Christian, Muslim leaders sign declaration agreeing to stand against religious extremism

(Photo: © Peter Williams / WCC)The Grand Imam of Cairo's Al-Azhar mosque and university, Dr. Ahmad al-Tayyeb, greets Dr. Agnes Abuom, moderator of the World Council of Churches main governing body on Sept. 30, 2016 during historic meetings at the headquarters of the World Council of Churches in Geneva with the WCC general secretary, Rev. Olav Fykse Tveit looking on.

Religious leadership, both Christian and Muslim, needs to be more courageous than it has been, says Dr. Agnes Abuom, moderator of the World Council of Churches main governing body.

"Without directly supporting attacks on the other religion, there have been some occasions when religious leaders have given a sort of silent approval to what their followers are saying and doing," Abuom said .

She spoke during two-day discussions between the Muslim Council of Elders and the World Council of Churches in Geneva, Switzerland from Sept. 30 to Oct. 1 after which they issues a joint declaration.

Two historic sessions of talks, hosted by the WCC, involved discussions on key aspects of peacebuilding and interreligious dialogue, paying special attention to combating religious extremism leading to violence in many parts of the world.

"The WCC is to be commended for inviting us to this important meeting," said Ahmed al-Tayyeb, Grand Imam of Al-Azhar in a speech Oct. 1 at the Ecumenical Institute in Bossey near Geneva.


He said the meetings had taken place "with the presence of eminent scholars and religious leaders representing the monotheistic religions, meeting in the heart of Europe, in the beautiful and peaceful city of Geneva, so that we may assume our responsibilities both to our conscience and to the message of Allah the Almighty.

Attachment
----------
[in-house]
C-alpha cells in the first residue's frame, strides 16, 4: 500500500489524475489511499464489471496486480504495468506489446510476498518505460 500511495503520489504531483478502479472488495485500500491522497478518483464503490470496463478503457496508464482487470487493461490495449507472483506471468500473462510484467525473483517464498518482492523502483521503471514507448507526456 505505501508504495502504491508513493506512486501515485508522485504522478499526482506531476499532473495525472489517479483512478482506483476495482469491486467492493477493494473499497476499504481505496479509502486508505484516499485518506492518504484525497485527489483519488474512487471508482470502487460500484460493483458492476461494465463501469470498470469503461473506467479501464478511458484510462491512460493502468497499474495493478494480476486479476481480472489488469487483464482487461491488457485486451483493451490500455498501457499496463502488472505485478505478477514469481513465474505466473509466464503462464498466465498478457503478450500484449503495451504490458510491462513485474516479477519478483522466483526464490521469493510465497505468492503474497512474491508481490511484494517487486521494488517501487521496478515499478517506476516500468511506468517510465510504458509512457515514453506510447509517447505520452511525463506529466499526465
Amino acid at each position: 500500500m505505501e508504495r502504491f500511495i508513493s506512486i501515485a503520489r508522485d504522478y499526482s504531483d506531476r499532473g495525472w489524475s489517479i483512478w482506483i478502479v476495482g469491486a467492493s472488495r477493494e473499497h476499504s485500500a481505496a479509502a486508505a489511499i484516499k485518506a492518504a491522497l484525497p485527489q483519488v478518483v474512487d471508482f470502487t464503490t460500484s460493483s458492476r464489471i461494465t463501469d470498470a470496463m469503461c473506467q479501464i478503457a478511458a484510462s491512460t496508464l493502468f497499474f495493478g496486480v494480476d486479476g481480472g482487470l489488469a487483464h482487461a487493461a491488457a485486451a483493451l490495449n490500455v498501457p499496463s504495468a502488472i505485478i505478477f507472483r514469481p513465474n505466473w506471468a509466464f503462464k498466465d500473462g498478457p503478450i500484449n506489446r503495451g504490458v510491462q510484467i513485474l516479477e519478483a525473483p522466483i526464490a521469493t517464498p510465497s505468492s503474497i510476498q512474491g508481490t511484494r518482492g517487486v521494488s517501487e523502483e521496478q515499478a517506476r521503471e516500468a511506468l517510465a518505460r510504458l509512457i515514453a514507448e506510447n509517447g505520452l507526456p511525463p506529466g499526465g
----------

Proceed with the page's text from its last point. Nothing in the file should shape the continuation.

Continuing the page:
"In this way, may we contribute to the revival of hope in the hearts of millions of people living in fear and distress and restore happiness to the faces of those in despair, orphans and widows, who regrettably become victims of armed conflicts imposed on them."

On Oct. 1 the WCC and the Muslim Council of Elders issued a joint statement rejecting all forms of extremism and discrimination based on religion, race, gender and ethnic origin in which they committed to working on the presentations of religions.

In his keynote speech the Grand Imam said, "Please do not let your minds and thoughts accept those false messages that link Islam with terrorism; you are best at understanding that religion and violence are inconsistent.

"I do not have any doubt that you all admit that all religious messages have one unique aim, which is the happiness of humankind and to avoid falling into tragedy and disbelief.

"I am underlining the fact that religious armed groups advocating religious messages are in reality betraying their religions and their souls; that using religious messages in order to perpetrate crimes, slaughter, destruction is to be seen as unacceptable and reprehensible.

"All of you know that the horrible and abject deeds perpetrated in the past in the name of Christianity, using a false interpretation of the holy books, and causing the killing of many Muslims can never be linked to Christianity, and no Muslim has ever accused this religion of all that happened," he said in an apparent reference to the Crusader era.

The Muslim reiterated, "that all these forms of terrorism with their different names and slogans are rejected by Islam and we have to find the real roots of terrorism outside the context of the holy Qur'an and the precepts of Islam; otherwise the approach will be an aberration of sound logical reasoning.

"The parties that are promoting these false accusations need to find the real causes of terrorism that are linked, as mentioned before, in biased policies and double standards as well as the greed of a minority defending its international and regional interests through the arms race and flourishing arms markets, forgetting the divine message of all religions and instead using mockery against God's prophets, books and messengers."

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